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Filed under Government, Politics, taxation

Lose Weight By Eating All You Can, A Proven Method

The federal government has proven this method to work, though in budgeting rather than weight loss.  But considering the fed’s fiscal obesity, the analogy transfers fairly well.

Here’s how it works.  You plan your weight next year to be 200 pounds more than it is now.  After that you eat all you can.  Next year you count the difference between your projected weight and your actual weight as lost tonnage.  That’s it.  Now even you can be, as they say in reality TV, a big loser.

This is foolishness you say?  In the real world perhaps, but Washington doesn’t live in a real world. It does its annual budgets in much the same way as this weight loss program. Let me explain.

The federal budget by law increases each year by a certain percentage.  (It’s called baseline budgeting if you want to look it up.)  But then let’s say a frugal politician suggests fiscal responsibility by increasing the budget less than the projected increase.  Now that politician can be tared and feathered by his political opponents and the media for wanting draconian cuts; yes, even though the budget would still increase. Like the “lost weight”, it is still considered a cut.

So why does this happen?  That’s not important.  What is important is that politicians can use it to call increases cuts and cuts increases, depending on if they are attacking their opponents, defending themselves against attacks, or politicking   Only economic morons buy it though.  And no one need be an economic moron.  One need only look at the numbers.  You’ll see that “draconian” cuts are still increases and increases can still be called cuts.  For more information on baseline budgeting for goodness sake Google it.  We are, after all, living in the age of the internet.

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Filed under Government, Politics, taxation

America Has An Unfair Economy

Rule number one in economics:

All economies are unfair.

This rule, as with most economic rules, falls under the “reality is harsh” heading.  Much blood has flowed in attempts to break this rule, and it’s obvious that we’re not anywhere near done.  Yet, after all the blood letting, there stands all those unfair economies.  So what’s going on here?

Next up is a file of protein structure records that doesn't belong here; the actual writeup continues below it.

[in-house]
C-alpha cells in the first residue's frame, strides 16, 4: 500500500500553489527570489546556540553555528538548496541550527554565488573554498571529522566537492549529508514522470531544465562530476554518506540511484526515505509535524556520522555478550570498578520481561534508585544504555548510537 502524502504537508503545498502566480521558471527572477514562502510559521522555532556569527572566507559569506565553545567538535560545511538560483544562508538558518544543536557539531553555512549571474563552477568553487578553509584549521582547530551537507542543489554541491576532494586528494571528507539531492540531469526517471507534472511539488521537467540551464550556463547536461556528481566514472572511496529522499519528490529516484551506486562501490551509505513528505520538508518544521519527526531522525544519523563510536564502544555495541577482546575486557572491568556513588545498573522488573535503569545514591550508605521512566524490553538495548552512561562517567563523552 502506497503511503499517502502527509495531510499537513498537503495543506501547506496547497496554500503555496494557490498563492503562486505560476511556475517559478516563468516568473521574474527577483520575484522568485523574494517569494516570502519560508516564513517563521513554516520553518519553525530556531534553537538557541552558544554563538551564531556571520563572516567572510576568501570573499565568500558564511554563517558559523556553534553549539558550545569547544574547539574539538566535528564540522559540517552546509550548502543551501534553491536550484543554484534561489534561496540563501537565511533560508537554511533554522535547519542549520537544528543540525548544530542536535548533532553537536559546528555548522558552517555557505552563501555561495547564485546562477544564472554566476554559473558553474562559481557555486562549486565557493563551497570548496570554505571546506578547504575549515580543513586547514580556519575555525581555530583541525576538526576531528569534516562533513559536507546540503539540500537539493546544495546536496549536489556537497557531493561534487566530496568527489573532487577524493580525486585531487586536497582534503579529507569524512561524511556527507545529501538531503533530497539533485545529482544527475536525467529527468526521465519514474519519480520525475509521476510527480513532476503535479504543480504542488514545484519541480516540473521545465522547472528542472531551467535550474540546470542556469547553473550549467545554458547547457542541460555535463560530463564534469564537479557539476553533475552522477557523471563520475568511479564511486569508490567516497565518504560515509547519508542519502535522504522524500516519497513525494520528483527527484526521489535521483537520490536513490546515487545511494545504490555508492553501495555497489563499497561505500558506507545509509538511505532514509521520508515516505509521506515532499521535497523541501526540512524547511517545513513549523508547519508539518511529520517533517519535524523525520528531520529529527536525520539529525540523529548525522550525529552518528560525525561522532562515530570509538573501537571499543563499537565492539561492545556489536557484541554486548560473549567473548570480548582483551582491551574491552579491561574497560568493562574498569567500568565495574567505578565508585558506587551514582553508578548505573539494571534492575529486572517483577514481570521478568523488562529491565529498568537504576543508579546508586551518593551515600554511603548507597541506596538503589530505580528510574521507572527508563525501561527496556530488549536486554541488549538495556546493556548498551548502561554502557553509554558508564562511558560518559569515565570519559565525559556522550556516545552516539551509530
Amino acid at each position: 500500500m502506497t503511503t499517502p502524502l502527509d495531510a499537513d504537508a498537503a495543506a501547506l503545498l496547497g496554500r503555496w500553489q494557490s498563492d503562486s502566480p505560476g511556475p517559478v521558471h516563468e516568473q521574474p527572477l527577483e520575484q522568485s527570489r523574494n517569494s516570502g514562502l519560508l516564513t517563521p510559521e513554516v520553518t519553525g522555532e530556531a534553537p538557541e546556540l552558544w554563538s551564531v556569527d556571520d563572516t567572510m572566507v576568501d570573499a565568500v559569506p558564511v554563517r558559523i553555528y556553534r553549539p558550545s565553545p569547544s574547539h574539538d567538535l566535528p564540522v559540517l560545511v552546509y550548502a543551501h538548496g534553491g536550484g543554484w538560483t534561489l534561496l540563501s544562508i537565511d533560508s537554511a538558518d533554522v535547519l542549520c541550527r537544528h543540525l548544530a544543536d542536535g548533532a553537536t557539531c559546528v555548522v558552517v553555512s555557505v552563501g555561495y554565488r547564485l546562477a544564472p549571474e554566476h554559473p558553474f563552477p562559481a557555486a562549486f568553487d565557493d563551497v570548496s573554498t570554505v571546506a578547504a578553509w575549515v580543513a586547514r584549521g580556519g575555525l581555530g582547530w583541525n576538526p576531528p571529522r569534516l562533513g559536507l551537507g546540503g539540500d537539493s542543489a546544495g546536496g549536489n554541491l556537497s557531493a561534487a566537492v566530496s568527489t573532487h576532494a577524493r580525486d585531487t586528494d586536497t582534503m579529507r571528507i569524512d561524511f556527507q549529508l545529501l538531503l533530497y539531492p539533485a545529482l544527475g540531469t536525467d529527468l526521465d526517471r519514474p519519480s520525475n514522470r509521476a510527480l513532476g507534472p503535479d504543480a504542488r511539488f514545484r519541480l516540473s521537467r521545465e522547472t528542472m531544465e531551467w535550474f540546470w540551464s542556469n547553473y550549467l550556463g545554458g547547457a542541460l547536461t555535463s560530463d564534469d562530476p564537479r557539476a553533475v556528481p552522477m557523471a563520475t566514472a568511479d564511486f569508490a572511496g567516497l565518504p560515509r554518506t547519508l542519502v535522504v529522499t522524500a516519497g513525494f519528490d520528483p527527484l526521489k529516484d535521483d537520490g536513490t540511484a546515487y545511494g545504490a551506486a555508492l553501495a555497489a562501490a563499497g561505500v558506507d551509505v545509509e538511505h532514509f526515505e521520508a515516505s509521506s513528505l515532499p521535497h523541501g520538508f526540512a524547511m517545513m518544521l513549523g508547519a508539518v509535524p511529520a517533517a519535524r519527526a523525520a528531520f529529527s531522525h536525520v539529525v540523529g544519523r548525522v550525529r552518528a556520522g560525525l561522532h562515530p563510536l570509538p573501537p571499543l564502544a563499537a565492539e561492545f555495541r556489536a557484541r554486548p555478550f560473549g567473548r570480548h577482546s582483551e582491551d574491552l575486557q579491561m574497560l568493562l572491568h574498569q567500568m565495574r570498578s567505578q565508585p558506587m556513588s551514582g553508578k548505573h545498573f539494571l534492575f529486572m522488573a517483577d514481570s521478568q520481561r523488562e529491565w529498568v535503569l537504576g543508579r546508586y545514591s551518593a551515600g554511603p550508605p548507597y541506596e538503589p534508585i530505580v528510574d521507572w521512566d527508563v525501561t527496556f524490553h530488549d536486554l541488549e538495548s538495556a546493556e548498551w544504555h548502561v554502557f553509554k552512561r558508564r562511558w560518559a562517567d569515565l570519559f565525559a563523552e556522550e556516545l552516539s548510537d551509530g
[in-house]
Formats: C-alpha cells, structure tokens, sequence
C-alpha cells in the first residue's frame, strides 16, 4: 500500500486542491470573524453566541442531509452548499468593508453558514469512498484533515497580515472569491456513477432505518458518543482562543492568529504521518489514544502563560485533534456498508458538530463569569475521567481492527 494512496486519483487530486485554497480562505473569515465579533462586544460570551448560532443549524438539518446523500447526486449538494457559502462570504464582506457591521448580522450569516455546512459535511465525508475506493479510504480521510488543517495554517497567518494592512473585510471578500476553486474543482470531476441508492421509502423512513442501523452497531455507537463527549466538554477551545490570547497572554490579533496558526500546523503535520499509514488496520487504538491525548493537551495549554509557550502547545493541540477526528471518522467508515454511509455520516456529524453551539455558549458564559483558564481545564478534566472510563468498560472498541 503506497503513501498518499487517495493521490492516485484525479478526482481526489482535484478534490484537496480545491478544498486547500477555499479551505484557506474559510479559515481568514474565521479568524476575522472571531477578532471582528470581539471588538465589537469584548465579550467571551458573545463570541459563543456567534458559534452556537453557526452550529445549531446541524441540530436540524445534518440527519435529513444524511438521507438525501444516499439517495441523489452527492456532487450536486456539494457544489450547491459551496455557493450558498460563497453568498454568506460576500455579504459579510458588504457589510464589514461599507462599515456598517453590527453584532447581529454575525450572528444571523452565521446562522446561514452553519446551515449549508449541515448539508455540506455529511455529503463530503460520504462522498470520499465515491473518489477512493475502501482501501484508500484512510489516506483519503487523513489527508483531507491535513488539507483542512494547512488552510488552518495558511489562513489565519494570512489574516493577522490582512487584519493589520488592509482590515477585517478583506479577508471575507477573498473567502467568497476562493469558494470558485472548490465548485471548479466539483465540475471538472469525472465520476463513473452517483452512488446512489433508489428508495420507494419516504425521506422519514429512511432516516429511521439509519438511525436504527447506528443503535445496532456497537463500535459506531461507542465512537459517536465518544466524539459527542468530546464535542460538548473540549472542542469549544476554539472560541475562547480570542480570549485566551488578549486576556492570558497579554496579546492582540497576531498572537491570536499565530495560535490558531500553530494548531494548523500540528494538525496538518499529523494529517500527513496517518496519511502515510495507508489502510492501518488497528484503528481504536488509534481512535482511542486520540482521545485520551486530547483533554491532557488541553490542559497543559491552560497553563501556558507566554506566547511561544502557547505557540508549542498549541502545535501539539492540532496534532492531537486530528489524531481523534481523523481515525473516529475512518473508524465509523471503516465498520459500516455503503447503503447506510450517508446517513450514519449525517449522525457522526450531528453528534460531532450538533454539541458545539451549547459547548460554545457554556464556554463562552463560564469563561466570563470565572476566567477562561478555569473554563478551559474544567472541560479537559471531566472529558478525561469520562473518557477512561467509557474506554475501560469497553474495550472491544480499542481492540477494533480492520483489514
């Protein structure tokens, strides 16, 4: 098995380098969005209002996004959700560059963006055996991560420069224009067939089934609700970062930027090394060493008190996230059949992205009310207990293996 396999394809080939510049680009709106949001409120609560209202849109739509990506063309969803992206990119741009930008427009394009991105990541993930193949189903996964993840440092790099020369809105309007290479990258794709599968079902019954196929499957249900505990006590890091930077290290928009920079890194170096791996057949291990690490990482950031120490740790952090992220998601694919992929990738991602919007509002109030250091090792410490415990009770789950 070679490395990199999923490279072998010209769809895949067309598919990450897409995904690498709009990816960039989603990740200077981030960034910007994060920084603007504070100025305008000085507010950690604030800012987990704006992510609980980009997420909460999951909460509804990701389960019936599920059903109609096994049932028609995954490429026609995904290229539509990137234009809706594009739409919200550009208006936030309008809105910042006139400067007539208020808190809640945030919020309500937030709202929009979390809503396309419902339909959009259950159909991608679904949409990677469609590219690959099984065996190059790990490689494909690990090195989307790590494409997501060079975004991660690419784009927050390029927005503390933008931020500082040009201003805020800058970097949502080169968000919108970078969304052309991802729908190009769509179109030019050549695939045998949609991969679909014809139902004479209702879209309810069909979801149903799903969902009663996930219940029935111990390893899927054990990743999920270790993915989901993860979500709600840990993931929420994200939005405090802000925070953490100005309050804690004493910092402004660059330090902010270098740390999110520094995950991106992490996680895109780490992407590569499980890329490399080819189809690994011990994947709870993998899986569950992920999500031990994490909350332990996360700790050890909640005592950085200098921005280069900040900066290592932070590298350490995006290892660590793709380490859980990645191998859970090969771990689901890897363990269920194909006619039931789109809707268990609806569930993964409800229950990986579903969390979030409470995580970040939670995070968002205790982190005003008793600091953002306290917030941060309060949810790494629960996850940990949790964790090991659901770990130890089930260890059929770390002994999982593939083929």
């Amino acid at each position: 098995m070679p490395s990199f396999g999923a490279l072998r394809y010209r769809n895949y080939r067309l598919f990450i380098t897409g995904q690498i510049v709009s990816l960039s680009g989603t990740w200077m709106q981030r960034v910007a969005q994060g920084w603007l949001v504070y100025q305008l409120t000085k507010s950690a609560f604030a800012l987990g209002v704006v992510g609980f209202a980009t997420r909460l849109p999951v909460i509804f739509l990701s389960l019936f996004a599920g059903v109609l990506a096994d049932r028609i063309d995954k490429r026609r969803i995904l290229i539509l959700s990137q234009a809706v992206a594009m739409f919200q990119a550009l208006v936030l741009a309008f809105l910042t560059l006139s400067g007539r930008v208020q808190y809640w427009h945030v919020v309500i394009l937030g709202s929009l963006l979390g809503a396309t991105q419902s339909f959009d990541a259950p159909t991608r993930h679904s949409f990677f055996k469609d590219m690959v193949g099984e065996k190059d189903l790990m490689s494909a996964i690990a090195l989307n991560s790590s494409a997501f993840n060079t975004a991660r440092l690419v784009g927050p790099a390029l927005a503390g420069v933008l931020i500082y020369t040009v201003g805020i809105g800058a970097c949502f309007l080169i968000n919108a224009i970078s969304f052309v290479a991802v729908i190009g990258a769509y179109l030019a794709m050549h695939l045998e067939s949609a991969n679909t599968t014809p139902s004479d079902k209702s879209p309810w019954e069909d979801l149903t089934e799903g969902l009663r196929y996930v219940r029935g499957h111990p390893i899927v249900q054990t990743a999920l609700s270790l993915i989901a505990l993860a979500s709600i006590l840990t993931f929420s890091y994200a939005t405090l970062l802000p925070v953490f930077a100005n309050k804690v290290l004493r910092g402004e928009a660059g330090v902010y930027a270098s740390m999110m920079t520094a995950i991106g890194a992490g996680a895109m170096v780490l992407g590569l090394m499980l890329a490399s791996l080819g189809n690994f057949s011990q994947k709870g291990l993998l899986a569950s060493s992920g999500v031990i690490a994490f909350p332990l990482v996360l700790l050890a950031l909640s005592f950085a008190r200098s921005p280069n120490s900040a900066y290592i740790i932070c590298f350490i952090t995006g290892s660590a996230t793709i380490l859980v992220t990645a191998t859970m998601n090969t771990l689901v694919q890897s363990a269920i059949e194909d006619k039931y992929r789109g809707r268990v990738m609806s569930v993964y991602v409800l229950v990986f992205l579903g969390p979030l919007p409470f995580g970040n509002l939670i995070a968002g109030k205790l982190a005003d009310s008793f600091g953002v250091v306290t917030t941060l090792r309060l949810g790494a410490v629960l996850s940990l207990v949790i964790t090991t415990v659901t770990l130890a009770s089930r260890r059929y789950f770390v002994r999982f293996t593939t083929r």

The one problem I’ll discuss here is undefined terms. In this case, the term is “fair”.  Consider a kitchen table.  If someone looks at it and asks, “What’s that”, and another answers,” Well, it’s certainly not a chair”,  the question wasn’t answered satisfactorily.  Yet, still, the answer was true.  The fact remains that one could possibly go on for days saying what the table isn’t, all the while speaking true answers, yet never answering.

The truth is that a table is a table, and a chair is not a table.  This truth is not subject to opinion.  Fair, on the other hand, is very much subjective.  We have a president claiming that some are not paying their fair share in taxes.  But he is not pointing to some objective standard as to what anyone’s fair share is. He’s only saying what he thinks it’s not.

Others say that it’s not fair that that person over there has so much more than I do.  Again, this is an appeal  to what is not fair while giving no indication as to what is fair.  But even if “fair” is specified, those specifications can only be based on subjectivity.  While a table will always be a table, what is fair for one is not always fair for another.

This is not to say that there exists no objective standard for fair in which, like a table is a table, fair is fair.  It is to say that that standard is found outside of the self.  It is in the self that such “standards” are confused with self-interest.

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Filed under Economics, Equality, fairness, taxation, Worldview